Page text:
It is truly a gift to read a book with so much heart. I knew I was in for a treat when Saving CeeCee Honeycutt arrived in my mailbox after I won it in a blog giveaway at Year of the Bookwormz. It came packaged with a bright orange spatula and a bag of gummy worm candy. My curiosity was piqued. I couldn't wait to see what was in store to merit such a unique pairing.
Let me tell you, author Beth Hoffman does not disappoint. The story centers around 12-year-old CeeCee Honeycutt. She loves to read. She's a straight-A student. But she doesn't have a single friend. Why? Because her mother is slowly losing her grip on reality, falling prey to mental illness. She has made the two of them the laughingstock of their small Ohio town, adorning herself in pageant gowns and smeared lipstick. Her father, a traveling salesman, is cognizant of the problem, but for the most part washes his hands of the situation. CeeCee is left alone to deal with her mother's temper tantrums, flights of fancy and reckless behavior. Tragically, the unthinkable happens when her mother is hit and killed by a truck while walking to the Goodwill store in search of yet another used prom dress.
The first part of the narrative is heartbreaking, yet gripping. Instead of becoming melodramatic or dark and heavy, Hoffman illuminates the breakdown of CeeCee's home life with a gentle touch. You can empathize with a mother who yearns for her past glory as the 1951 Vidalia Onion Queen. She is a woman trying desperately to return to a time and a place where she was happy. She loves her daughter ferociously, and she tries with all her might to pull herself together, but her will is not strong enough to withstand the unforgiving predator of despair. She is homesick for the South of her childhood, and for some reason feels that world is closed to her forever. With an outlook so bleak, it was virtually impossible for anyone, let alone a 12-year-old girl, to change her warped mindset.
But the title is Saving CeeCee Honeycutt, and saved she is, when Great Aunt Tootie arrives to transport her to her mother's world of beauty and wonder in Savannah, Georgia. Her father gives up custody of her, and she is free to begin a new chapter in her "Life Book." The spirit of the novel resides in the bond formed between the elderly and the young. CeeCee's psyche is patched back together by her senior citizen aunt and her venerable maid, Oletta. The two women, although advanced in years, shower love, attention and comfort on this woe-begotten child. During the summer of 1967, they teach CeeCee how to live again. She learns how to open her eyes to nature, to savor a home-cooked meal, to cherish the time spent with others.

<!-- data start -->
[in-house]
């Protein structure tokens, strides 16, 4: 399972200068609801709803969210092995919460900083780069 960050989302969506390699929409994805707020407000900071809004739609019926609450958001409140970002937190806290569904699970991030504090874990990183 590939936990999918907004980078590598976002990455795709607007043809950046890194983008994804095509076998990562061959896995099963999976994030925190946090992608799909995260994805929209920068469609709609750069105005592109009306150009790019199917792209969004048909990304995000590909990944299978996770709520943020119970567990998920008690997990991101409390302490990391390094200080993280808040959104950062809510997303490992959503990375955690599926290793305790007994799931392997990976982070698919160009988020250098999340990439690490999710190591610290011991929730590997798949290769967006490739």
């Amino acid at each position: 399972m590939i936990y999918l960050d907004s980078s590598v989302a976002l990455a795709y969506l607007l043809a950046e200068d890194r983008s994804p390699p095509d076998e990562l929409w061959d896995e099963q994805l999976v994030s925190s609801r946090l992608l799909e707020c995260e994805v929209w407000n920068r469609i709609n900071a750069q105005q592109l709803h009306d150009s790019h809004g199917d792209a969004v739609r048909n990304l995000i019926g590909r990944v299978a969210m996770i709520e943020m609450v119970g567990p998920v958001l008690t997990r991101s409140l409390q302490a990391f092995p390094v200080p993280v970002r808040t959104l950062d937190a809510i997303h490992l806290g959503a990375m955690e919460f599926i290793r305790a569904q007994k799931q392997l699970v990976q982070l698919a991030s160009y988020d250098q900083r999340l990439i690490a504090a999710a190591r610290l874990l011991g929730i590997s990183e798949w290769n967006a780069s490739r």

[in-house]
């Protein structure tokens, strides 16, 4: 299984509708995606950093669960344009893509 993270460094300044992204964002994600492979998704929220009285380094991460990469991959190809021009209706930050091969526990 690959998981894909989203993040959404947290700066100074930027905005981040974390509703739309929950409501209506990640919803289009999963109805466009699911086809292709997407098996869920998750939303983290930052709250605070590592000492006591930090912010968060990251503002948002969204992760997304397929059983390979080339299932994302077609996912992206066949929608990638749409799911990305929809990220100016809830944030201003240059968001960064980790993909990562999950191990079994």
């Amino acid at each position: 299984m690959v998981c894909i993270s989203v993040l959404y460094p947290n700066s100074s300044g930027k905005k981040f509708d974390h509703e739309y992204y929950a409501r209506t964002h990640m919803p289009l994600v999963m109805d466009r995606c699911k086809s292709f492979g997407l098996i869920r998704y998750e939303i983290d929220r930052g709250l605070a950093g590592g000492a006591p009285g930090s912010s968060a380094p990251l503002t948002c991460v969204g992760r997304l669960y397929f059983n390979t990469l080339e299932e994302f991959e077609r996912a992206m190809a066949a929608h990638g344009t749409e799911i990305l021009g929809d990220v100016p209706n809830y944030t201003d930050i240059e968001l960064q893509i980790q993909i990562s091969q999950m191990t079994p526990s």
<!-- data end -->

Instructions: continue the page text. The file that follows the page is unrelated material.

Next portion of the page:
These women allow CeeCee to feel safe and protected. She is given the space necessary to hit rock bottom so that she can begin to reclaim the rest of her life. The time and patience they bestow on CeeCee allow her to vent her frustrations over her lost childhood and to mourn the death of her mother. They take her into their world wholeheartedly. There are uplifting passages of CeeCee experiencing the ocean for the first time and enjoying sweet tea out on the porch. They teach her how to enjoy the simple things in life, while exposing her to new situations like visiting a nursing home and hosting a garden party. They expand her horizons and open up her world.
The book is not in the least bit schmaltzy. It is underscored by a dose of reality. Underlying racism rears its ugly head placing CeeCee in a dangerous predicament. The immorality of an adulterous father is confronted. The emotional pain of losing a mother is relived. The fear of a genetic predisposition to mental illness is discussed. But now CeeCee is surrounded by people who love her offering her a support system that she can depend on. As she starts a new school year full of promise, you can't help rooting for her to triumph.
Overall, every page is a delight. This is a MUST read!
There are so many great passages in Saving CeeCee Honeycutt, I just have to share some of my favorites with you. It is such a beautifully written book.
• When a chapter of your Life Book is complete, your spirit knows it's time to turn the page so a new chapter can begin. Even when you're scared or think you're not ready, your spirit knows you are.
• Everyone needs that one thing that brings out her passion. It's what we do and share with the world that matters. Far too many people die with a heart that's gone flat with indifference, and it surely must be a terrible way to go. Life will offer us amazing opportunities, but we've got to be wide-awake to recognize them.
• I know you're scared, but you gotta grab hold of yourself. Every time you give in to your fears, you're lettin' that man win. And every time you do that, he gets stronger while you get weaker. Givin' in to your fears will rob you blind. You'll end up a prisoner to that man for the rest of your life. Don't let nobody rob you of your freedom.
• The human mind is an amazing thing. It protects us when we can't protect ourselves. Sometimes when we're holding pain and it gets to be too heavy or goes too deep, we have to give in to it, let it knock us over and pull us all the way down. Once we hit bottom, we rest in a quiet place for a while. Then, when the pain eases and we're ready to face the world again, we come right back up.
• It's what we believe about ourselves that determines how others see us.
• It's how we survive the hurts in life that brings us strength and gives us our beauty.
Saving CeeCee Honeycutt by Beth Hoffman is available for $25.95 at Amazon.com and at BethHoffman.net.
Love what you read about author Beth Hoffman? Follow her on Twitter @Wordrunner (She is known to personally respond!).
Review copy provided by Year of the Bookwormz.
Congratulations to our winner: Hattie Norman!